At last, Microsoft's Outlook.com has been IMAP'd. On Thursday, Microsoft announced that its e-mail service is now supporting the popular protocol.

In a posting on the Outlook Blog, as well as in a question-and-answer session on Reddit, representatives from Microsoft noted that Outlook.com "already supports the industry's best e-mail conductivity with Exchange ActiveSync (EAS)." EAS is utilized by Windows Phone, iOS, and Android devices, as well the Windows 8 Mail app. IMAP can be used by, among other clients, Mac Mail and Thunderbird on a Mac.

While Microsoft pointed to the EAS protocol as being the "most robust" for e-mail, providing near real-time Relevant Products/Services syncing and "superior battery and network Relevant Products/Services efficiencies," it acknowledged that the older IMAP is widely supported on feature phones and other clients. Outlook is supporting IMAP version 4 rev 1.

App Updates

Apps such as TripIt, Sift, Slice, motley*bunch, Unroll.me, OtherInbox, and Context.IO issued updates Thursday that include the new IMAP support.

TripIt, a travel planner, can now detect e-mail confirmations in an Outlook.com inbox, and then import them into a TripIT itinerary. Sift, a product finder, can now use shopping content in an Outlook.com account to help create a personalized shopping experience.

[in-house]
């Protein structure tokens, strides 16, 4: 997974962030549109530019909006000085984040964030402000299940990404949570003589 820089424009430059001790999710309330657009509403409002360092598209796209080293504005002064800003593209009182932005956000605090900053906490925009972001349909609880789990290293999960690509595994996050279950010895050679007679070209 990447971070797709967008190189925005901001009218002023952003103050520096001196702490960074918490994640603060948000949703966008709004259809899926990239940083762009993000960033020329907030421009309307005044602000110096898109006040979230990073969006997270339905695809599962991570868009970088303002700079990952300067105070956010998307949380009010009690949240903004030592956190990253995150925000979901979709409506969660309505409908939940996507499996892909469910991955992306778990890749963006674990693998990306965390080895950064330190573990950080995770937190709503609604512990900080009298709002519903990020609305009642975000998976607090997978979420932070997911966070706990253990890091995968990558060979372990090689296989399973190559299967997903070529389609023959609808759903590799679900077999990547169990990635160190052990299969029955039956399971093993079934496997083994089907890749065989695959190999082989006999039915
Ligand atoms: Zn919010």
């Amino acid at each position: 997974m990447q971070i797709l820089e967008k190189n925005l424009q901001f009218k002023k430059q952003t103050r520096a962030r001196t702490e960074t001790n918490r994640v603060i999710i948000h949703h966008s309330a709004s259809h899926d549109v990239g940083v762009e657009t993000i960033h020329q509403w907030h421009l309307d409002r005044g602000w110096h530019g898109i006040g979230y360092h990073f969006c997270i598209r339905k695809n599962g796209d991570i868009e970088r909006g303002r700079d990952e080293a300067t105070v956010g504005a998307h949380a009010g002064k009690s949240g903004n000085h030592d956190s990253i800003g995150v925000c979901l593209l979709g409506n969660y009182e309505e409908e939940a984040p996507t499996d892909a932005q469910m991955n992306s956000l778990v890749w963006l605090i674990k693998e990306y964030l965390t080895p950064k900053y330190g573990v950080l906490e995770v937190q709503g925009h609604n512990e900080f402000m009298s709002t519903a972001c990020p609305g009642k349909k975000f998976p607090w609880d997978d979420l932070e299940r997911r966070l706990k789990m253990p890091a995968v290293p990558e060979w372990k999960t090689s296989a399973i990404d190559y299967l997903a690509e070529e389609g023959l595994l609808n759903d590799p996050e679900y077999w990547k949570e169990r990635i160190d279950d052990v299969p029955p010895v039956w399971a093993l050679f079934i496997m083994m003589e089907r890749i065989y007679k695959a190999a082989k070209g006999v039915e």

Slice helps keep track of everything bought online, including e-mails about package tracking, and motley*bunch can now sync with an Outlook account to organize packages and shipments into a personal catalog. Unroll.me provides an easier way to unsubscribe from e-mail subscriptions, OtherInBox offers tools for keeping the Outlook inbox organized, and Context.IO is an e-mail API for building apps that integrate data Relevant Products/Services from e-mail.

IMAP allows an e-mail client to access messages stored on a remote e-mail server, which means that updates to an inbox will appear on devices across platforms. An e-mail that has been read in one device, for example, will also show up as read on another. Before this IMAP support, Outlook.com users without EAS support in their e-mail clients needed to use the Post Office Protocol (POP) that requires messages to be downloaded in order to be managed.

Competing With Google

EAS is a protocol intended for syncing e-mail, contacts, calendar, tasks and notes from a server to a mobile Relevant Products/Services device. Originally, it only supported Microsoft Exchange Servers and Microsoft Pocket PC devices. In addition to Windows Phone devices and the e-mail app in Windows 8, EAS support is also available on the BlackBerry 10 smartphones, on the iPhone and iPad, and on a variety of Android smartphones and tablets.

Microsoft has also announced that Outlook.com will now be supporting OAuth, the authentication standard, thus assisting in secure Relevant Products/Services interactions with third-party software Relevant Products/Services.

These steps are part of Microsoft's upgrading of Outlook.com, as the company tries to better position it as a worthy competitor to Google's Gmail. Other recent improvements to Outlook have included Skype integration, an enhanced calendar, and two-factor authentication. Google has been removing support for EAS from its services.